Mr Rajakaruna graduated from the University of Leicester and subsequently conducted a research degree in beating heart Surgery and was awarded a MD thesis from the University of Bristol. He undertook his specialist training in cardiothoracic surgery at Kings College Hospital London, Brighton Heart Centre, Derriford Hospital in Plymouth and Bristol Heart Institute. He completed an advanced fellowship year at the Yale aortic Institute in both open and endovascular aortic surgery under the tutorage of Professor John Elefteriades. He was appointed as a Consultant Cardiac surgeon to the Bristol Heart Institute in 2013. He is the lead aortic surgeon and performs the full range of surgeries and endovascular procedures on the thoracic aorta with a high volume of frozen elephant trunk procedures. He is co-lead of the pan Bristol acute aortic specialist interest group that delivers emergency care for aortic dissections. He also performs minimal access aortic valves using rapid deployment technology.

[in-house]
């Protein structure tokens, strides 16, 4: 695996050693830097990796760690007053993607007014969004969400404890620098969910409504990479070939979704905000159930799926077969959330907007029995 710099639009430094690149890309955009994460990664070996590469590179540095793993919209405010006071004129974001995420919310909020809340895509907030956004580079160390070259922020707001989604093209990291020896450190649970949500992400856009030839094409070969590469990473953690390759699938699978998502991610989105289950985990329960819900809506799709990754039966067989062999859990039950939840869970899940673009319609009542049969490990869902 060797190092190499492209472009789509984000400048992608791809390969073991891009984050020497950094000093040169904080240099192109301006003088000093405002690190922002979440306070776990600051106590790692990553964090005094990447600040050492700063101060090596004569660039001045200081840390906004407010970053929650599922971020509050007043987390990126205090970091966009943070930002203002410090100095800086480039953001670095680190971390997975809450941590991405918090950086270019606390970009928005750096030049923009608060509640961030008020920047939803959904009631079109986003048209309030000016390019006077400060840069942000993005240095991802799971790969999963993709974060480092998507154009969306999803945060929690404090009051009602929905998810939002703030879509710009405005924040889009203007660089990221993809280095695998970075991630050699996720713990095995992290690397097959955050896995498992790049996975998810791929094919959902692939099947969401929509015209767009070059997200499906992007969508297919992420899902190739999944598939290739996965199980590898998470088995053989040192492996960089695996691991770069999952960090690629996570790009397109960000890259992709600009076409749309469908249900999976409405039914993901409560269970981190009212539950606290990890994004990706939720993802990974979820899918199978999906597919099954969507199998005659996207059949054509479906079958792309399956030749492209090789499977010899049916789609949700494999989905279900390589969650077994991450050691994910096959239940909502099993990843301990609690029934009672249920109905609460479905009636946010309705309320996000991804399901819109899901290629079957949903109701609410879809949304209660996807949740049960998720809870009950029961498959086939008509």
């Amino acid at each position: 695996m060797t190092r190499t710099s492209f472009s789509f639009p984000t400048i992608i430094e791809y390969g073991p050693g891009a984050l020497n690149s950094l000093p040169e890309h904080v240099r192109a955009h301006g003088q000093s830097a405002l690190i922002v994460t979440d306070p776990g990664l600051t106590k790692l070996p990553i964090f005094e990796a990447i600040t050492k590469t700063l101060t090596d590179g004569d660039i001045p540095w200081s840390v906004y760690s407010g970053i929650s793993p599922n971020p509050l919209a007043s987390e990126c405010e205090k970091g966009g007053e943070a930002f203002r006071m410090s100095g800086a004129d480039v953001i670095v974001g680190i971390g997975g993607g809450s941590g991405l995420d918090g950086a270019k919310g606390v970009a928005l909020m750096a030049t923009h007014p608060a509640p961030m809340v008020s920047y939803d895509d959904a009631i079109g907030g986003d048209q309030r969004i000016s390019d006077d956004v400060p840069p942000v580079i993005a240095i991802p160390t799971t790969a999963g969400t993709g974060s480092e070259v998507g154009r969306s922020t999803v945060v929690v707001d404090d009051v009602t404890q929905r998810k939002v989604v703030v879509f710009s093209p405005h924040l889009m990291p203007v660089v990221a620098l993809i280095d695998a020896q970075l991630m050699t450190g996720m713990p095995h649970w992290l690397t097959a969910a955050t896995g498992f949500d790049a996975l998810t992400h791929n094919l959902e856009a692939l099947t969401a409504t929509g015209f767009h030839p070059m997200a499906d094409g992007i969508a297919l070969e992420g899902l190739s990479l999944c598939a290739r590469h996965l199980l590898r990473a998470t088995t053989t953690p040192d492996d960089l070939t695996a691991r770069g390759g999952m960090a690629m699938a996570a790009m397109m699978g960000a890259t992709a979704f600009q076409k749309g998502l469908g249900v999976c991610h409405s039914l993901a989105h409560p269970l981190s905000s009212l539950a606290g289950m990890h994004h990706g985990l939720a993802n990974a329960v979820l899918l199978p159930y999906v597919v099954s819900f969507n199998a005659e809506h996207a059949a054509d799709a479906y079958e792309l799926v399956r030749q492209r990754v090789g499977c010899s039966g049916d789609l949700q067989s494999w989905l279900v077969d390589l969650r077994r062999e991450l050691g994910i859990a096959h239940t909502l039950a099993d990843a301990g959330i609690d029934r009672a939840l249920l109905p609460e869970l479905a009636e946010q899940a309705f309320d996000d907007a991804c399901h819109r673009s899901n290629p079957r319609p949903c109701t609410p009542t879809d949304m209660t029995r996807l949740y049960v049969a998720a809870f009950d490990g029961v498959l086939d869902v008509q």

He is the lead TAVI surgeon and performs the full range of procedures including direct access and subclavian access TAVIs. He is actively involved in medical education from undergraduates to surgical trainees and has his own aortic training fellowship. He leads the surgical care practitioner training programme in Bristol. He is PI and co PI for several studies at the Bristol heart Institute focusing on bicuspid aortopathy within the Bristol cardiovascular research group.

Mr Rajakaruna has been the clinical lead for cardiac surgery since 2018 and Clinical director of the Bristol Heart Institute since 2019. He is the current deputy meeting secretary for the Society of Cardiothoracic surgeons of Great Britain and Ireland.

Dr Edward Chen

Dr Edward Chen